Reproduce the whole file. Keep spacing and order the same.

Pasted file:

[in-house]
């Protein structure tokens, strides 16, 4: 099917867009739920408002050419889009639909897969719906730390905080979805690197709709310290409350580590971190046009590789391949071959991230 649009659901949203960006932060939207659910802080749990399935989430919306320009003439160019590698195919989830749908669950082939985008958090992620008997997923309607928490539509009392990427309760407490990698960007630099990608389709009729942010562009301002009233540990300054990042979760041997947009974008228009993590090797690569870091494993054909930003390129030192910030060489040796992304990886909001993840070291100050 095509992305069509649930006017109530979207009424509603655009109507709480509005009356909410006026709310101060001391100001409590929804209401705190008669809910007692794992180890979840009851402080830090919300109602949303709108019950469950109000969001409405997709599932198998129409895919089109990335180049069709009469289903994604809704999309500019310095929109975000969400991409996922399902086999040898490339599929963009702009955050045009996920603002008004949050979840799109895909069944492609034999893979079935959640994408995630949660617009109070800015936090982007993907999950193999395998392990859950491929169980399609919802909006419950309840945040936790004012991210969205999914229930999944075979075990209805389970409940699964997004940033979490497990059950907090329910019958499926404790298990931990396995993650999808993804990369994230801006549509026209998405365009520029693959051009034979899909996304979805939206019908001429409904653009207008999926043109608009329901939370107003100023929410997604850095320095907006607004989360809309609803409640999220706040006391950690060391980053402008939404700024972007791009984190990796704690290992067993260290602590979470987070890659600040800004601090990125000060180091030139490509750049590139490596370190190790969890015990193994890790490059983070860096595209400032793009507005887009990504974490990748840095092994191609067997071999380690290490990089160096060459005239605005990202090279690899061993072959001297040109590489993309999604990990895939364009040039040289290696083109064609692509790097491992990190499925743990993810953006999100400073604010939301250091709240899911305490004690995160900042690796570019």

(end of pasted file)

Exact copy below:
[in-house]
């Protein structure tokens, strides 16, 4: 099917867009739920408002050419889009639909897969719906730390905080979805690197709709310290409350580590971190046009590789391949071959991230 649009659901949203960006932060939207659910802080749990399935989430919306320009003439160019590698195919989830749908669950082939985008958090992620008997997923309607928490539509009392990427309760407490990698960007630099990608389709009729942010562009301002009233540990300054990042979760041997947009974008228009993590090797690569870091494993054909930003390129030192910030060489040796992304990886909001993840070291100050 095509992305069509649930006017109530979207009424509603655009109507709480509005009356909410006026709310101060001391100001409590929804209401705190008669809910007692794992180890979840009851402080830090919300109602949303709108019950469950109000969001409405997709599932198998129409895919089109990335180049069709009469289903994604809704999309500019310095929109975000969400991409996922399902086999040898490339599929963009702009955050045009996920603002008004949050979840799109895909069944492609034999893979079935959640994408995630949660617009109070800015936090982007993907999950193999395998392990859950491929169980399609919802909006419950309840945040936790004012991210969205999914229930999944075979075990209805389970409940699964997004940033979490497990059950907090329910019958499926404790298990931990396995993650999808993804990369994230801006549509026209998405365009520029693959051009034979899909996304979805939206019908001429409904653009207008999926043109608009329901939370107003100023929410997604850095320095907006607004989360809309609803409640999220706040006391950690060391980053402008939404700024972007791009984190990796704690290992067993260290602590979470987070890659600040800004601090990125000060180091030139490509750049590139490596370190190790969890015990193994890790490059983070860096595209400032793009507005887009990504974490990748840095092994191609067997071999380690290490990089160096060459005239605005990202090279690899061993072959001297040109590489993309999604990990895939364009040039040289290696083109064609692509790097491992990190499925743990993810953006999100400073604010939301250091709240899911305490004690995160900042690796570019």